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Construction Begins on the Glass House Project, a New Take on Historical Preservation

Menokin Foundation has begun construction on its “Glass House Project”, a new initiative in the preservation of historic landmarks. Protecting what remains from the 1769 house, the intervention will replace missing walls, floors, and sections of the roof with glass. Designed by Machado Silvetti, in collaboration with glass engineer Eckersley O’Callaghan, and landscape designer Reed Hilderbrand, the project will be developed in phases, to be completed in 2023.

Exterior rendering of Menokin’s “The Glass House Project". Image Courtesy of Machado Silvetti
Exterior rendering of Menokin’s “The Glass House Project”. Image Courtesy of Machado Silvetti

Menokin House, a national landmark of original colonial architecture, was the 1769 home of a signer of the Declaration of Independence, Francis Lightfoot Lee, and his wife Rebecca Tayloe Lee. Fallen into ruin in past decades the National Historic Landmark and stands on 500 acres of open agricultural fields, woodlands, and waterways in the rural Northern Neck of Virginia. One of the best documented 18th-century houses in the United States, the original architectural drawings of the house are still available making this type of preservation possible.

Interior rendering of Menokin’s “The Glass House Project". Image Courtesy of Machado Silvetti
Interior rendering of Menokin’s “The Glass House Project”. Image Courtesy of Machado Silvetti

Until the Foundation acquired it, Menokin was the only home of a Virginia signer of the Declaration of Independence threatened by being lost to the ravages of time and the elements, […] The Foundation decided that it was imperative, not only to save what remained of the house but to develop an innovative way of connecting people to the span of history that the house embodies. — Benjamin Ogle Tayloe, Jr, Menokin Board of Trustees President.

Drawing of Menokin from Historic American Buildings Survey (HABS). Image Courtesy of Menokin Foundation
Drawing of Menokin from Historic American Buildings Survey (HABS). Image Courtesy of Menokin Foundation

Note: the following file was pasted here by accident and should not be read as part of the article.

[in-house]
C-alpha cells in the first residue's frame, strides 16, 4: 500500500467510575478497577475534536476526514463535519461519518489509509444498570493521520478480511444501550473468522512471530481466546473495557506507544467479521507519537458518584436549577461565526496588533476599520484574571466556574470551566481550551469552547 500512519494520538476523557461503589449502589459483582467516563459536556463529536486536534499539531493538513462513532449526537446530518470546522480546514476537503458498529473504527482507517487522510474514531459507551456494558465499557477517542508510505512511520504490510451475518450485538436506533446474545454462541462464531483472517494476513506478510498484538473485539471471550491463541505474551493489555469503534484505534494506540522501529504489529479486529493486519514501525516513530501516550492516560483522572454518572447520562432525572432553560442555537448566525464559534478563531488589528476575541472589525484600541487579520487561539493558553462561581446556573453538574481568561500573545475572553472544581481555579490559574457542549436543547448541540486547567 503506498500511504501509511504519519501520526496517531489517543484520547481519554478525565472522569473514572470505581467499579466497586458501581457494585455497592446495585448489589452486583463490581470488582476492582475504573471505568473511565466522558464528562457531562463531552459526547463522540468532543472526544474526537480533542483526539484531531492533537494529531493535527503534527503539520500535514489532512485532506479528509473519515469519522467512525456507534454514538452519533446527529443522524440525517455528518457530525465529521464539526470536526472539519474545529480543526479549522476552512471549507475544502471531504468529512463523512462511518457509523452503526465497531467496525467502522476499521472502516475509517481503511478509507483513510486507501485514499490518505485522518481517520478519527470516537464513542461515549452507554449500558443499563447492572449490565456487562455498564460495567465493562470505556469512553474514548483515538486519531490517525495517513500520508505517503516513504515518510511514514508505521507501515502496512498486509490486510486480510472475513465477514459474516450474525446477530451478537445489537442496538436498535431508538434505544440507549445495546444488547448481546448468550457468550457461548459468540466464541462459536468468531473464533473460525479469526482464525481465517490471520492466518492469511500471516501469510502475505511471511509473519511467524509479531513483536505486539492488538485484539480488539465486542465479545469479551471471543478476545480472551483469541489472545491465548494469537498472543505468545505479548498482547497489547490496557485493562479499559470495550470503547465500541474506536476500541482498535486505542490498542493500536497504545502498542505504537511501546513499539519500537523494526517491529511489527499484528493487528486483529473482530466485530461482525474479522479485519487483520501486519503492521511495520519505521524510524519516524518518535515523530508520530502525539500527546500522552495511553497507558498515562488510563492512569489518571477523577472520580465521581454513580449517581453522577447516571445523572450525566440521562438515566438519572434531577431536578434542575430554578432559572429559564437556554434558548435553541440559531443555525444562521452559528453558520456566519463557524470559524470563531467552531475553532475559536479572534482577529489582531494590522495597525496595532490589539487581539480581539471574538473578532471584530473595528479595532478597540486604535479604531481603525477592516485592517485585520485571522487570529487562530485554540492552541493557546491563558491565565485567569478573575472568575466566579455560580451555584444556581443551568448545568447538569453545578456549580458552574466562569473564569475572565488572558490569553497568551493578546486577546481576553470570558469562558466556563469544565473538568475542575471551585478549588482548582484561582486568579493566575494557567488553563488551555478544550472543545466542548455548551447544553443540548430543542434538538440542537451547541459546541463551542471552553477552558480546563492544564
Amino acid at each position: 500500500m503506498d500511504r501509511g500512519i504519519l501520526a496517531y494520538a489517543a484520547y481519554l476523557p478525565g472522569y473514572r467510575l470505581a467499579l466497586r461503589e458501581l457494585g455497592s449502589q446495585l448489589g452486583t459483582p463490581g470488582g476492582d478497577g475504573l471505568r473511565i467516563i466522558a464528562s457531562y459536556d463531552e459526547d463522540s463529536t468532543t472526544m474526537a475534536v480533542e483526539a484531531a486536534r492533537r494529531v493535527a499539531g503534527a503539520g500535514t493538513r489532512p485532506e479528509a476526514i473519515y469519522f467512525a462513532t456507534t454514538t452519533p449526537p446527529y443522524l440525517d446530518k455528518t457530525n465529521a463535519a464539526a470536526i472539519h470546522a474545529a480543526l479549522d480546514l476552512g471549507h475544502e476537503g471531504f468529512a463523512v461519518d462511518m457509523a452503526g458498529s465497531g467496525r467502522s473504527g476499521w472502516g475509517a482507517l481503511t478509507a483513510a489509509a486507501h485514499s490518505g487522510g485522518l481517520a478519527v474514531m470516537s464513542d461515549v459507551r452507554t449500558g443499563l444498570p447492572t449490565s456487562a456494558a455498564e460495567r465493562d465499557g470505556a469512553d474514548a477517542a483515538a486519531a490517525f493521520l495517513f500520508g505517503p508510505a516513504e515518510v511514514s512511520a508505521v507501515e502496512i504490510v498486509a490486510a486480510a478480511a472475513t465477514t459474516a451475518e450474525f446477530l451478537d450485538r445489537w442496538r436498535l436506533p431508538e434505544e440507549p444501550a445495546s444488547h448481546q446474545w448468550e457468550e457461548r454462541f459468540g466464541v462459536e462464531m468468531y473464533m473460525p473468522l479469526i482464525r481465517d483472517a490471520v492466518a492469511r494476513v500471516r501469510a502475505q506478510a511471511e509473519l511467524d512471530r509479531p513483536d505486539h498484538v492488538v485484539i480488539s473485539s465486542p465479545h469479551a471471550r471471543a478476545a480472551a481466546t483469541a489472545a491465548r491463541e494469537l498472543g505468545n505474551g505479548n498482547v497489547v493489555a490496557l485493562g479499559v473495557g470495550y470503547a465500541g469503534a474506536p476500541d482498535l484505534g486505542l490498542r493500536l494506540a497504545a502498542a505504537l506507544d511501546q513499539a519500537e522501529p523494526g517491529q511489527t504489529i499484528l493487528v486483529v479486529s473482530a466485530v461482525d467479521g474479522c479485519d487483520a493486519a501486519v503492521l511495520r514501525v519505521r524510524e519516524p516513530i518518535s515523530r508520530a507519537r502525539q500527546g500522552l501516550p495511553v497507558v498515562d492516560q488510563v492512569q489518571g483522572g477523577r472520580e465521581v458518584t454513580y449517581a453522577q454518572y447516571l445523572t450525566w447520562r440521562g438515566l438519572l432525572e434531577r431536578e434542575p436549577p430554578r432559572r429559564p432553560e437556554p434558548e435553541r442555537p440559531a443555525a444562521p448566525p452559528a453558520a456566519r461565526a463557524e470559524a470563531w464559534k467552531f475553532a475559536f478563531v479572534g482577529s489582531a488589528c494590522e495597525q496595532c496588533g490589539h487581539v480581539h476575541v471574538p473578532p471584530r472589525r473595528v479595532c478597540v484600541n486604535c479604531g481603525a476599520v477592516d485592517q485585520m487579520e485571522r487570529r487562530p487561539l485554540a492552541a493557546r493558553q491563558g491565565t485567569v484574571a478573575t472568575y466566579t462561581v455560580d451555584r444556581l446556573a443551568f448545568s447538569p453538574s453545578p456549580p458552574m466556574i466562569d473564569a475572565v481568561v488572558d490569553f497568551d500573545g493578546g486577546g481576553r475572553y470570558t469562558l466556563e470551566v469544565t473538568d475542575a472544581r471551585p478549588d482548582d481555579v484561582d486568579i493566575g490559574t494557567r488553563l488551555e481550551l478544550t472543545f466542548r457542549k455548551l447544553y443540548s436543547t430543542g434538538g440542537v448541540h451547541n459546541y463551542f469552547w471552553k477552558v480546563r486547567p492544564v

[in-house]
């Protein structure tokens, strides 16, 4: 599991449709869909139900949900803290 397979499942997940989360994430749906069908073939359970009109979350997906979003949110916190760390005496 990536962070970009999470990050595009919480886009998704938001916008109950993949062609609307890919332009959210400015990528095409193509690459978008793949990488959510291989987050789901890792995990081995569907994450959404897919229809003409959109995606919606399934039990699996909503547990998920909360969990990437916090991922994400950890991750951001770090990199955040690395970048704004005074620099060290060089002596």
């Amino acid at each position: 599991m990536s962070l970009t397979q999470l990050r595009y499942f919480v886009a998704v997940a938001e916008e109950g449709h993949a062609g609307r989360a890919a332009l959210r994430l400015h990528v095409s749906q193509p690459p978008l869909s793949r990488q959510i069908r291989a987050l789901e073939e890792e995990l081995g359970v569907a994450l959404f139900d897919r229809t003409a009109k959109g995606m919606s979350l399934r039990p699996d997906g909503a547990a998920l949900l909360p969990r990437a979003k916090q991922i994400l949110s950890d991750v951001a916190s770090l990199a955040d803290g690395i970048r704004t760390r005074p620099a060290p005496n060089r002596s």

Awarded the “Best of Design Award for Unbuilt > On the Boards” by the Architect’s Newspaper in 2016, the project takes on a new type of restoration method, “emphasizing the deconstructed architectural elements of the building, revealing what is usually not seen: the work of restoration and conservation, the materials used, and the methods and craftsmanship involved in 18th-century construction”. In fact, upon completion in early 2023, visitors will be able to enter the house and physically explore both the remnants of the original building and the new spaces. Blending seamlessly with the original stone, brick, and timber, the glass structure will allow “to re-establish the overall configuration of the building, its footprint, and its functions”.

Historic image of Menokin. Image Courtesy of Menokin Foundation
Historic image of Menokin. Image Courtesy of Menokin Foundation

The Menokin Foundation, founded in 1995 to preserve and interpret the remains of the house, is working with the architecture and design firm Machado Silvetti and a team of experts to pioneer the new approach to historic preservation. The team includes Consigli Construction Co. Inc (construction); DATA Investigations, LLC (archaeology); Eckersley O’Callaghan (glass design); Encore Sustainable Architects (historical architect); John Fidler (preservation technology); Reed Hilderbrand (landscape architecture); and Tillotson Design Associates (lighting design).

Aerial view of Menokin. Image Courtesy of Menokin Foundation
Aerial view of Menokin. Image Courtesy of Menokin Foundation

The glass structure […] will allow visitors to fully understand the original house, re-establish its overall configuration, its footprint, and its functions, and from both the outside and the comfort of the inside, highlight its relationships to the natural environment. At the same time, it will reveal, at close range, what is usually not seen: the work of restoration and conservation, the materials used, and the methods and craftsmanship involved in local construction. — Jorge Silvetti, co-founding principal of Machado Silvetti.

Original Article: https://www.archdaily.com/941700/construction-begins-on-the-glass-house-project-a-new-take-on-historical-preservation

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